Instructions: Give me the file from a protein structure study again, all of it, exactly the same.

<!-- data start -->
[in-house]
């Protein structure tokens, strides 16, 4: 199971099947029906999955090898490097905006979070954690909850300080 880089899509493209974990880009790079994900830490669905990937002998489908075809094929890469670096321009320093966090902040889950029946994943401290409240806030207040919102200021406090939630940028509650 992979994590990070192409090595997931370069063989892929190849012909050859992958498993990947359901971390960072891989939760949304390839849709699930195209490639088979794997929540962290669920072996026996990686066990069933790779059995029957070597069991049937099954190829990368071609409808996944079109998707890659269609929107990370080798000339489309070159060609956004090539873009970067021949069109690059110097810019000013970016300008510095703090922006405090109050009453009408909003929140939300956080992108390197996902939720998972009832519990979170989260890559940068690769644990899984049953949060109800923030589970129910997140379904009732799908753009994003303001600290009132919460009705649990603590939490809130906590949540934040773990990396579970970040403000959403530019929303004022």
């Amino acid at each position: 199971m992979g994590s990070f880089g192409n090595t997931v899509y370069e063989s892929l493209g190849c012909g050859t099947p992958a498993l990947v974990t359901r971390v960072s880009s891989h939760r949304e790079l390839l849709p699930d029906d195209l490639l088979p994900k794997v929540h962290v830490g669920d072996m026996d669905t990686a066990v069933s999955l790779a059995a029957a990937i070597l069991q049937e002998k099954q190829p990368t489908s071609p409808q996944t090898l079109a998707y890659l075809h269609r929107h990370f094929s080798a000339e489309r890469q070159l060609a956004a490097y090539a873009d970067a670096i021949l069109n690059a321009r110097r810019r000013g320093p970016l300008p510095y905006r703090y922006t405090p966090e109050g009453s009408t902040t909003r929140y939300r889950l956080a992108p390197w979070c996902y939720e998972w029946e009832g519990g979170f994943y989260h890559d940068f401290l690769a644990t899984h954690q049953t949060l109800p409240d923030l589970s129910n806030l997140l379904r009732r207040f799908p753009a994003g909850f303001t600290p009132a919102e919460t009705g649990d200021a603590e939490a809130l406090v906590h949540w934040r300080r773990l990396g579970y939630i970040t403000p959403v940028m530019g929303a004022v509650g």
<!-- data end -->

[in-house]
């Protein structure tokens, strides 16, 4: 199971099947029906999955090898490097905006979070954690909850300080 880089899509493209974990880009790079994900830490669905990937002998489908075809094929890469670096321009320093966090902040889950029946994943401290409240806030207040919102200021406090939630940028509650 992979994590990070192409090595997931370069063989892929190849012909050859992958498993990947359901971390960072891989939760949304390839849709699930195209490639088979794997929540962290669920072996026996990686066990069933790779059995029957070597069991049937099954190829990368071609409808996944079109998707890659269609929107990370080798000339489309070159060609956004090539873009970067021949069109690059110097810019000013970016300008510095703090922006405090109050009453009408909003929140939300956080992108390197996902939720998972009832519990979170989260890559940068690769644990899984049953949060109800923030589970129910997140379904009732799908753009994003303001600290009132919460009705649990603590939490809130906590949540934040773990990396579970970040403000959403530019929303004022």
């Amino acid at each position: 199971m992979g994590s990070f880089g192409n090595t997931v899509y370069e063989s892929l493209g190849c012909g050859t099947p992958a498993l990947v974990t359901r971390v960072s880009s891989h939760r949304e790079l390839l849709p699930d029906d195209l490639l088979p994900k794997v929540h962290v830490g669920d072996m026996d669905t990686a066990v069933s999955l790779a059995a029957a990937i070597l069991q049937e002998k099954q190829p990368t489908s071609p409808q996944t090898l079109a998707y890659l075809h269609r929107h990370f094929s080798a000339e489309r890469q070159l060609a956004a490097y090539a873009d970067a670096i021949l069109n690059a321009r110097r810019r000013g320093p970016l300008p510095y905006r703090y922006t405090p966090e109050g009453s009408t902040t909003r929140y939300r889950l956080a992108p390197w979070c996902y939720e998972w029946e009832g519990g979170f994943y989260h890559d940068f401290l690769a644990t899984h954690q049953t949060l109800p409240d923030l589970s129910n806030l997140l379904r009732r207040f799908p753009a994003g909850f303001t600290p009132a919102e919460t009705g649990d200021a603590e939490a809130l406090v906590h949540w934040r300080r773990l990396g579970y939630i970040t403000p959403v940028m530019g929303a004022v509650g």